A legal challenge against a DUP boycott of north-south political structures is set to return to court after one of the party’s ministers failed to participate in two cross-border meetings.
The unionist party has vowed to disengage from the structures of the North South Ministerial Council (NSMC), apart from meetings on health issues, as part of its protest against Brexit’s Northern Ireland Protocol.
However, on Monday, a judge at Belfast High Court, Mr Justice Scoffield, ruled the DUP position unlawful.
Despite that ruling, DUP Agriculture Minister Edwin Poots did not participate in two planned virtual meetings with Irish ministerial counterparts on environmental issues on Friday.
Under Stormont rules, such meetings with the Irish Government cannot proceed without the participation of both a unionist and a nationalist minister from the Northern Ireland Executive.
On Monday, the judge did not make an order compelling the DUP to participate in future meetings, but told the Belfast businessman who brought the legal challenge – Sean Napier – that he could return to court to seek one if the party did not act on his declaration of unlawfulness.
Mr Napier’s challenge is now set to return to Belfast High Court on Friday afternoon.
The DUP has contended that it technically did not boycott Friday’s meetings, because it was not possible to formally schedule them after DUP First Minister Paul Givan refused to sign off on the agendas.
In line with the DUP’s pledged exemption to its position on the NSMC, a north-south meeting on health matters did take place on Thursday.
Sinn Fein junior minister Declan Kearney, who was due to participate in the second of Friday’s meetings, said: “It’s time the DUP put ordinary people’s interests first by ending this illegal boycott of vital government business and get back to work on behalf of everyone in our society.”
SDLP Infrastructure Minister Nichola Mallon, who was due to participate in Friday’s first meeting on marine issues, accused the DUP of “unacceptable and totally dishonest” behaviour.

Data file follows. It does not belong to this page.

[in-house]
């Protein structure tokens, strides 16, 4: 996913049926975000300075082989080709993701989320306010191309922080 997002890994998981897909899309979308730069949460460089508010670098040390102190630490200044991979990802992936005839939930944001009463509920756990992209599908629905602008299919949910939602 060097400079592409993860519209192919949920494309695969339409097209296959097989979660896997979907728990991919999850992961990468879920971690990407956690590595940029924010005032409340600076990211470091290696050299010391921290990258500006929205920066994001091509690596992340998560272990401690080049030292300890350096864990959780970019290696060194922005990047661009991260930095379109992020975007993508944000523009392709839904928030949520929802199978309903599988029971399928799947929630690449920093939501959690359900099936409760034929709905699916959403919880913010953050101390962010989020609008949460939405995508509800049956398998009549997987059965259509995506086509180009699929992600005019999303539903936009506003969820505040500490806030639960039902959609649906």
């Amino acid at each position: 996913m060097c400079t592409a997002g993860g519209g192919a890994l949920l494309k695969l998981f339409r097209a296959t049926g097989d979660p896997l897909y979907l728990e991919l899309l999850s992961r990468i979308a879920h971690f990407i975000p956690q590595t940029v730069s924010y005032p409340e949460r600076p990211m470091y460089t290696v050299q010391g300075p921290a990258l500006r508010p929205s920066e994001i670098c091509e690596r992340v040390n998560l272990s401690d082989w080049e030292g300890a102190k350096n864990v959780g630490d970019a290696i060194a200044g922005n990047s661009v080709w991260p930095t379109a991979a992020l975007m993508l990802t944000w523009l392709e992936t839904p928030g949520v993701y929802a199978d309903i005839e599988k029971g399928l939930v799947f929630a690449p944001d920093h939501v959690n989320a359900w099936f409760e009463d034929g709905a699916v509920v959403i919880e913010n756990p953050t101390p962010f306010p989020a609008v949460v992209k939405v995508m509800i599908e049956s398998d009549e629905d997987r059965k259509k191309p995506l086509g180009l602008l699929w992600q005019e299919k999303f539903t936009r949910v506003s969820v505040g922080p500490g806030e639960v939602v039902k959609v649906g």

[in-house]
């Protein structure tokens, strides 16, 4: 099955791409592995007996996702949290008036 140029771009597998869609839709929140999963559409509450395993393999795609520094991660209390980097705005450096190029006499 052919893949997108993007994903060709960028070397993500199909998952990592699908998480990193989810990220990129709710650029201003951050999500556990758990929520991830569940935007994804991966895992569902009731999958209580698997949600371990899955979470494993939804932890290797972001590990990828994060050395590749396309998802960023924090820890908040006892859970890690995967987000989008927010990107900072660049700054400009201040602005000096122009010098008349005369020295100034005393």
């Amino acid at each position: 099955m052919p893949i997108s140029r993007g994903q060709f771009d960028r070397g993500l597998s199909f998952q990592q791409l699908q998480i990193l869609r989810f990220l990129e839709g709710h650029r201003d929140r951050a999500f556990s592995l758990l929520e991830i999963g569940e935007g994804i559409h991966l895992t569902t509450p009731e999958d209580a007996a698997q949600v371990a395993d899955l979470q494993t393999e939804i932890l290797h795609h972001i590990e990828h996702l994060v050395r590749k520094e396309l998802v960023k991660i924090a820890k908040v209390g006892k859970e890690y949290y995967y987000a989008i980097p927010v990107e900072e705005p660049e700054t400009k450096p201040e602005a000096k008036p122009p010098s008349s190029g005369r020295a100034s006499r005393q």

She also questioned the point of the boycott, claiming the meeting on Thursday had been used to “rush through” a series of other NSMC issues which were not related to health.
“It is astounding, following this week’s High Court ruling, that (DUP leader) Jeffrey Donaldson is overseeing a deliberate and unlawful boycott of the north-south institutions,” she said.
“It shows not only disdain for the rule of law but utter contempt for the people we represent.
“It is also fundamentally dishonest – a wide range of NSMC business was rushed through a health sectoral format meeting this week. So what exactly is the point of this tactic? The DUP leader should at least be honest with people rather than marching them halfway up the hill.”
The NSMC is a construct of the Good Friday peace agreement of 1998 and is designed to enhance political co-operation on the island of Ireland. The peace accord also includes structures to maintain and foster east-west relationships with the island and Great Britain.
The DUP argues that the north-south relationship cannot continue as normal when, it claims, the Northern Ireland Protocol and its associated economic barriers on Irish Sea trade have inflicted damage on east-west relations.
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